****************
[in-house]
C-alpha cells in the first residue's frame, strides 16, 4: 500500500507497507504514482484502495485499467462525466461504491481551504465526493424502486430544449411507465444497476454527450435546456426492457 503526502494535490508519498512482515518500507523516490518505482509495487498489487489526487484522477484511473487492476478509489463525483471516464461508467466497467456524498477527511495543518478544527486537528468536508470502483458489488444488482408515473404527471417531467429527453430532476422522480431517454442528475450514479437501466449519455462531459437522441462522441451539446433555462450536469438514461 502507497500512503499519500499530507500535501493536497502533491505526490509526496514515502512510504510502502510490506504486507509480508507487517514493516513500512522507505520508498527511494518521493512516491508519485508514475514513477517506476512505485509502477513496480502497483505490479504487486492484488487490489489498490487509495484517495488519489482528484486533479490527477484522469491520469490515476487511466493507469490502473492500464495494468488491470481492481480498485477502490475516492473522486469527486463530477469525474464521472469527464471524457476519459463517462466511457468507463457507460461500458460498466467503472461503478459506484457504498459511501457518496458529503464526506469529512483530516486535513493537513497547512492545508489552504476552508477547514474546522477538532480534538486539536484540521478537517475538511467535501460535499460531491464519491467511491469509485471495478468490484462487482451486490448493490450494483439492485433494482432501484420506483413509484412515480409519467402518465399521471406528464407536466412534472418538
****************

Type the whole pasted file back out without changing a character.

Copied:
[in-house]
C-alpha cells in the first residue's frame, strides 16, 4: 500500500507497507504514482484502495485499467462525466461504491481551504465526493424502486430544449411507465444497476454527450435546456426492457 503526502494535490508519498512482515518500507523516490518505482509495487498489487489526487484522477484511473487492476478509489463525483471516464461508467466497467456524498477527511495543518478544527486537528468536508470502483458489488444488482408515473404527471417531467429527453430532476422522480431517454442528475450514479437501466449519455462531459437522441462522441451539446433555462450536469438514461 502507497500512503499519500499530507500535501493536497502533491505526490509526496514515502512510504510502502510490506504486507509480508507487517514493516513500512522507505520508498527511494518521493512516491508519485508514475514513477517506476512505485509502477513496480502497483505490479504487486492484488487490489489498490487509495484517495488519489482528484486533479490527477484522469491520469490515476487511466493507469490502473492500464495494468488491470481492481480498485477502490475516492473522486469527486463530477469525474464521472469527464471524457476519459463517462466511457468507463457507460461500458460498466467503472461503478459506484457504498459511501457518496458529503464526506469529512483530516486535513493537513497547512492545508489552504476552508477547514474546522477538532480534538486539536484540521478537517475538511467535501460535499460531491464519491467511491469509485471495478468490484462487482451486490448493490450494483439492485433494482432501484420506483413509484412515480409519467402518465399521471406528464407536466412534472418538